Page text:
Once upon a time, I wanted to be a copywriter in the advertising industry. Then I sat for XAT and got into XLRI and discovered HR. But the fascination with the (what I thought) glamourous world of advertising never went away. When I was at 2020 Social my colleague went to the “Cannes of the Indian ad family” Goafest, and I so wanted to go for it too.
So when Anant’s book was free for download, I was amongst the first people to download it. He talks about the big challenges facing the advertising industry (the “elephants in the room”) and how the industry can meet it.
There were two big “elephants” that stood out for me when I had put on my HR hat. One was, clients were dependent on “people brands” like Piyush Pandey, R. Balki, Prasoon Joshi in the ad industry. Anant says that the clients want great creative people to work on them, so creating a second line of “people brands” is critical once the older folks retire. And yet, no one seems to be doing anything about it.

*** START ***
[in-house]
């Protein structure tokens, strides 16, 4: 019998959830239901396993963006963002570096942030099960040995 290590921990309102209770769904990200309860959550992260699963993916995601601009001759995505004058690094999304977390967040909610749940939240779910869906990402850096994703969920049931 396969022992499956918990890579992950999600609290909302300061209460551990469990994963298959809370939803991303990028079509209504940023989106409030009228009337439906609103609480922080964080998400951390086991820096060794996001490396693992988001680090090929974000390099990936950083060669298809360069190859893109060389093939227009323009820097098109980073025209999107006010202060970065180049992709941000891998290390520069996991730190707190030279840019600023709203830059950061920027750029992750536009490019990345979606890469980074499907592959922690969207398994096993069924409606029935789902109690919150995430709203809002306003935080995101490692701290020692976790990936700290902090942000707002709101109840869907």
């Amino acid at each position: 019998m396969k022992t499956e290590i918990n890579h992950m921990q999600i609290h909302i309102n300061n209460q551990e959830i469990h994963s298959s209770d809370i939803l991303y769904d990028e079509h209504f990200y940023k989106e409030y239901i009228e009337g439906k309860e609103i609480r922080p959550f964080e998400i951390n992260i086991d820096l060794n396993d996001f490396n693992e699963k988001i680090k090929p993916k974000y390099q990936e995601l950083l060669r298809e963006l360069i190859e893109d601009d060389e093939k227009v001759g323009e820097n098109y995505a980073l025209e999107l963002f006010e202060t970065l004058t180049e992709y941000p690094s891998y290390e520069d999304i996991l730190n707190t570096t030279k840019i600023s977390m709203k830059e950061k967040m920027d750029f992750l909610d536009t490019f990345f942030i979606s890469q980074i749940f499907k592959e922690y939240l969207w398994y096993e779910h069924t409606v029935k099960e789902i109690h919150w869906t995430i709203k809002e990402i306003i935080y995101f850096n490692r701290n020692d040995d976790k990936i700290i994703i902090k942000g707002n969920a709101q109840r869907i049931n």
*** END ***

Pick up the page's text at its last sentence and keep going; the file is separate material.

The other interesting part of the book, is where Anant draws out the HR challenges of the advertising firms, starting with the fact that many of them to do not have full fledged HR managers or follow HR systems and processes.
That triggered this thought in my mind, “why does an industry which is so dependent on people, not invest in HR”
Thinking about it, I have come to the same sorry conclusion as in the past – great HR happens when work is commoditised. When work/people are a differentiator to bring in revenues as in a case of an ad agency or a professional services firm, HR is seen as expendable, without people realising then that it’s the most critical/